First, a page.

Roger Ehrenberg has a great post today, “Straight-talk on FAS 157: Blackstone and their Banker Buddies Have it Wrong,” which I suggest you all read.
Although I was taken with the entire discussion, the last paragraph caught my attention:
So why do risk managers and bank managements’ so consistently make bad decisions? Probably because there is an over-reliance on measures that are seemingly quantifiable. They can measure delta. They can measure vega. They can measure theta. They can measure gamma (or at least they think they can). They can estimate credit loss ratios. But what about liquidity? When you are quantifying factor exposures, how exactly do you model liquidity as other risk factors change? It is a very, very hard question. Sometimes risk management requires judgment beyond computers, which is hopefully one of the biggest take-aways from the current credit melt-down. My sense is that there is currently a fear to manage without a machine telling you what to do. It is kind of like the drunk looking for his lost keys by the streetlight, simply because this is where he can see. But the likelihood of his keys being within the illumination of the streetlight is very, very low. Some of the best risk managers, guys like Gus Levy of Goldman Sachs and Ace Greenberg of Bear Stearns, didn’t rely on computers but relied on instinct, savvy and experience. We need more of this. It’s called leadership. Let’s not cloud the issue. It’s not about FAS 157 or any other accounting rule. It has been and always will be about management.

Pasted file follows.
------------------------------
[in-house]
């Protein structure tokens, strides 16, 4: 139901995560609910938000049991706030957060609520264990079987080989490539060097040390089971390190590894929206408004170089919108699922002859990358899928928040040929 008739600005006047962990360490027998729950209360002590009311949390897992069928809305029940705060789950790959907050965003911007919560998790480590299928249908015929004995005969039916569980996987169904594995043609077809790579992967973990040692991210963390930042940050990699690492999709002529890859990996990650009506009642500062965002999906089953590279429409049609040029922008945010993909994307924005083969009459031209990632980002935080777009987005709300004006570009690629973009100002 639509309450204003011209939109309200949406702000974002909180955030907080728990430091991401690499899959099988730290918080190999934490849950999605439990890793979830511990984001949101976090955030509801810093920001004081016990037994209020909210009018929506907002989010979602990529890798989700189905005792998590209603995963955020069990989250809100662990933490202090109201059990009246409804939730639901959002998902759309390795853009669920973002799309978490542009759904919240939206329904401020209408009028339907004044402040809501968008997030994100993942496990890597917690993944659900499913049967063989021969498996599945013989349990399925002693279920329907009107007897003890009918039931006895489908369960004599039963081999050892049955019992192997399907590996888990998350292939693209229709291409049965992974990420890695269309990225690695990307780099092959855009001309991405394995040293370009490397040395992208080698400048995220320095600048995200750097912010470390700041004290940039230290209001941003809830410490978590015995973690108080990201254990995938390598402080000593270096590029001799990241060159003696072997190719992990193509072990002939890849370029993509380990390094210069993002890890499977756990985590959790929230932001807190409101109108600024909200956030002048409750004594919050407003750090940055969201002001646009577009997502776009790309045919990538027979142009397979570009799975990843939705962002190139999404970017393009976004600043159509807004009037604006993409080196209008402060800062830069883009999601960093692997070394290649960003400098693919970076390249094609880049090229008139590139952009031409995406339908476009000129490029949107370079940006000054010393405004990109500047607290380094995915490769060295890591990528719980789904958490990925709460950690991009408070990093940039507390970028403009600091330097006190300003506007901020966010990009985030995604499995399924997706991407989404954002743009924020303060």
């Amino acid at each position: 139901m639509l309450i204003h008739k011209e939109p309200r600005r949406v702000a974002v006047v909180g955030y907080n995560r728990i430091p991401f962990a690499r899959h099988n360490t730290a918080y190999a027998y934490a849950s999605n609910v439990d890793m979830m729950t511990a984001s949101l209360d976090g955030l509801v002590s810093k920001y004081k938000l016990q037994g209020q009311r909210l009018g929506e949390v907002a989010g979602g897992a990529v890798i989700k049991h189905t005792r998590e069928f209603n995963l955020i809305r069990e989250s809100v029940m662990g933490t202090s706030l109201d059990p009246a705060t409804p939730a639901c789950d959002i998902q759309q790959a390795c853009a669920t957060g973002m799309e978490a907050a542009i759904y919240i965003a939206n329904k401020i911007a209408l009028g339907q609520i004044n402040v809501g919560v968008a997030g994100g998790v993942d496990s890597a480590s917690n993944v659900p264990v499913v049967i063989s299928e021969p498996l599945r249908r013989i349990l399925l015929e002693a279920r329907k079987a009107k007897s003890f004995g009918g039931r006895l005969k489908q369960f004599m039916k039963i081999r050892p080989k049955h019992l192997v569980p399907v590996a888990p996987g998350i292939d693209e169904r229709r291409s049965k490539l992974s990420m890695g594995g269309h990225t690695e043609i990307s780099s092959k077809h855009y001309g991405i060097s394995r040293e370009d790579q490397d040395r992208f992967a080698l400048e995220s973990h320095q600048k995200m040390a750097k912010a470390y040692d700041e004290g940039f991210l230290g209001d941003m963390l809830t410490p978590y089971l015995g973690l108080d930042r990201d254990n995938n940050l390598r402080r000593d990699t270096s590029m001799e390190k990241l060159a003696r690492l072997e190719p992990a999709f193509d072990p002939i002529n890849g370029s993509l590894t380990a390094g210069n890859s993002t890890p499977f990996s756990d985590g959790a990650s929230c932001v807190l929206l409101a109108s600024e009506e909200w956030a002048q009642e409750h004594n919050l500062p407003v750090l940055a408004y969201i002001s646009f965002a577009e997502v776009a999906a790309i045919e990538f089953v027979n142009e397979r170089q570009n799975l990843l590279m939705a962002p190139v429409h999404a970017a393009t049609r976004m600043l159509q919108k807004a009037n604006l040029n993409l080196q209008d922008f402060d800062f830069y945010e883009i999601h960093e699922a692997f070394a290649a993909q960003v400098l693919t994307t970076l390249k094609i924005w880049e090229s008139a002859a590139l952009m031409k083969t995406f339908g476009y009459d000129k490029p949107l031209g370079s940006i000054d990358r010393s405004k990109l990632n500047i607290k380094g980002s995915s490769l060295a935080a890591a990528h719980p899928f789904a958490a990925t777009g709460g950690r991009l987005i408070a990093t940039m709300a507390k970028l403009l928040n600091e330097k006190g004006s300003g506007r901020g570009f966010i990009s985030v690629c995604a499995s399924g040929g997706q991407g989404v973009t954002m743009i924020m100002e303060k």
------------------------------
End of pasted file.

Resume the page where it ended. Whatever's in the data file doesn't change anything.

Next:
If that viewpoint resonates with you, you might enjoy a longer-form treatment in Across the Board (Conference Board) article, “Management’s Great Addiction.”